You probably won't be surprised to learn I read a lot of unpublished manuscripts. I also read a lot of published work. Are there some glaring differences between the two? You betcha. The fact is most beginning writers write too much. That's okay for the first draft but when it comes to editing, you need to give that delete key a thorough work out! Good writing is about pacing. It's about taking the reader on a journey and keeping in step with them along the way. If you get the pacing wrong, the reader will stumble and begin to lose interest because it will seem you are more interested in writing the words than telling the story or relaying the information.
Here are some tips on how to cut down on unnecessary verbiage!
The Art of Description
With the advent of global communication and visual media, we all know what most things and even most places look like. It's no longer necessary to spend more than a couple of sentences establishing what things are, where scenes are set and what the weather is like, if that's important for mood.
Many readers nowadays will actually skip descriptive passages because they find them dull and interrupt the flow of the text. So don't beat yourself up over getting all the details across - that's what the reader's imagination is for!
Sometimes we write scenes etc., we're not sure the reader will understand - so we add extra words to explain ourselves, resulting in more confusion than clarity. For instance, look at this:
"With the divorce weighing on his mind, and his fears about losing his job, John was having difficulty deciding what to do with himself. Could he face going out, knowing that Pete would probably spend the evening ribbing him over his his inability to get along with his boss and his problems with his estranged wife?"
Clearly this is clumsy and confusing to read. Much better to remove the qualifiers and simplify:
"The divorce was on his mind. Did he want to go out? John wasn't sure. Pete would probably just want to rib him."
In the above version, even though the propositions are only loosely defined - the reader still gets it. You don't always need to explain every little nuance to get a point across.
Quite the opposite in fact.
Room to Breathe?
When you write you make a contract with your reader - whom you must regard as your equal. Not someone who is slow to understand and needs to be carefully led, shown everything and generally talked down to.
It's perfectly okay to leave out obvious - and therefore redundant - details. You don't always have to explain exactly who said what, what happened where, why and for how long.
New writers clog up their stories with unnecessary backstory, linking scenes, plot justifications and long complicated explanations of things the reader already regards as clear.
If you write with honesty and intelligence, your reader knows what and who you mean - when you over explain, you insult the reader. Don't do it.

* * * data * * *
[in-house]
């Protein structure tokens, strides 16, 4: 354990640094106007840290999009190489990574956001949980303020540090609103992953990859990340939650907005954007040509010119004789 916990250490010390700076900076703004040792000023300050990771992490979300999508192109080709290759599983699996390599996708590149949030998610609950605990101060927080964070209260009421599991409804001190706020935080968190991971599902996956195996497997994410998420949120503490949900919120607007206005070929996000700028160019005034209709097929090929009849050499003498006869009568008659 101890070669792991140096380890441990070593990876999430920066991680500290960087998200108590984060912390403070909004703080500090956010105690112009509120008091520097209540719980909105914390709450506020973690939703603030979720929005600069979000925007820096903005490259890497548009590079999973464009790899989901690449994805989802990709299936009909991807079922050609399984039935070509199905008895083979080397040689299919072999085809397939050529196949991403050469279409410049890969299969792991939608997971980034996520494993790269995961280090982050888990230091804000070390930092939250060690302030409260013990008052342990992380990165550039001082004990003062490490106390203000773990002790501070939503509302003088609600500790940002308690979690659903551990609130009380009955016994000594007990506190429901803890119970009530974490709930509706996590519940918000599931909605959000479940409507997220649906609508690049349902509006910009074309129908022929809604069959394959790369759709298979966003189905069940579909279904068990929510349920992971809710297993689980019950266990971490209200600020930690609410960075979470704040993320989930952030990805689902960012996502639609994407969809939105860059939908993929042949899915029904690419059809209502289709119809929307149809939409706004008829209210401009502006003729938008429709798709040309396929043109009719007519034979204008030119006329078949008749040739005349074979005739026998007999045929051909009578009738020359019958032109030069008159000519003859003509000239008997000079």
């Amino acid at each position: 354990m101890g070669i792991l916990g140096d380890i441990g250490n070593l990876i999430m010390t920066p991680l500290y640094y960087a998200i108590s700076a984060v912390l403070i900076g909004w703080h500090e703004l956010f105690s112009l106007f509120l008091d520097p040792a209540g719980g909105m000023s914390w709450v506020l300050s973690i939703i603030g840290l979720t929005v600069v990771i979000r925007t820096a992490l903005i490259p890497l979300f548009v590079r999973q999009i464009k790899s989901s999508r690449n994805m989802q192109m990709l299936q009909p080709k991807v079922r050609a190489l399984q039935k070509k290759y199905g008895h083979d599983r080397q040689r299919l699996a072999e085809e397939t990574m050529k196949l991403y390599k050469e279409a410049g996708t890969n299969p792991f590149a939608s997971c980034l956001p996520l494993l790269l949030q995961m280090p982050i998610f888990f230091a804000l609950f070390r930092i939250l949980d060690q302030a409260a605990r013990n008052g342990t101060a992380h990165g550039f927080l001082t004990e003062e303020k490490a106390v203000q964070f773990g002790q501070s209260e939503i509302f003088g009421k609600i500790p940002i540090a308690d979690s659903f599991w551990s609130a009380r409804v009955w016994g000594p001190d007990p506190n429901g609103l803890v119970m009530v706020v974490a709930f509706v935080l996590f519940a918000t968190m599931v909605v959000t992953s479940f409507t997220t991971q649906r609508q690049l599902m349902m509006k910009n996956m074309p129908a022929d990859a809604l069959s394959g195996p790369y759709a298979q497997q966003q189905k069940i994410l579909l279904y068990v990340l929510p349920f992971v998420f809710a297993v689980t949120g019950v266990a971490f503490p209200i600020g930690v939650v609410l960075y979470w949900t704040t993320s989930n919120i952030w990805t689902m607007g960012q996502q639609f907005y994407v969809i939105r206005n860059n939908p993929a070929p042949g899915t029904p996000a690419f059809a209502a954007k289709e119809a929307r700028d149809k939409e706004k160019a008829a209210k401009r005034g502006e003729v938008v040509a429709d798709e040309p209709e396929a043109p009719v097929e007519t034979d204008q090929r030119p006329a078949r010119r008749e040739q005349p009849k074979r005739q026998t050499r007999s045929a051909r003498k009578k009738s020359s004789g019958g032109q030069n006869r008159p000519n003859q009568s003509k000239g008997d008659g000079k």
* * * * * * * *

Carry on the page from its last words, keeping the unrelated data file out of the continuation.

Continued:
Quite often writing suffers because the reader doesn't know where you're going. They wonder why you're focussing on certain characters and details - especially when you haven't first hinted at the 'point' of your story.
When you open a piece, you need a big 'sign' that tells the reader you're going THIS WAY - so that the reader knows what to expect along the way. You need to define your objectives - your purpose - in some way on the first page.
For instance, if you're writing a murder mystery, don't spend the first chapter following the protagonist around doing her laundry. Get on with the story and as soon as you can, show us the body!
Play By The Rules
Especially in genre fiction, you have to adhere to certain rules, because that's what the reader wants. Horror stories need to be at least a little horrific - right from the start.
Romance requires that you have lovers at odds with each other by page two. Science fiction and Fantasy require the elements of their genres too.
Publishers often say that, though many writers are good, they often write themselves outside of any given genre in their desire to be different or original - thereby, alas, disqualifying themselves from publication!
Of course it's important to be original - but if you can do that within the confines your reader expects, your chances of success skyrocket.
What you're looking for is sharp writing that relays the facts. When you go back and edit for sense, go for simplicity rather than exposition. If you waffle on about the intricacies of conflicting thought processes or meander through long descriptions of the countryside, you lose all sense of tension.
Pick up any popular novel. The best ones have no words that are about writing. They're all about story.
Okay. Speech tags - you know all the 'he said, she cried, they exclaimed blah de blah' - I'll keep this advice simple and precise. Unless you're writing children's fiction, lose them. As many as you can. It's the way of the modern writer.
Use other, more subtle ways of suggesting who is saying what. It's easily done, it just requires a little thought.
You can refer to character's actions just before or after dialogue, or use different styles to suggest different people.
Just as an experiment, try editing out all of the speech tags from your next MS. I think you'll be surprised and... master this technique and readers will love you for it!
Yep - we all know we're not supposed to use them, especially after a speech tag. They are redundant and add nothing to the story. Repeat to yourself three times before bedtime: I will edit out every word that ends in 'ly'!
The general rule, by the way, is that at least 20% of your MS is probably surplus to requirements! And that goes for all of us!
(c) Rob Parnell
Articles on Writing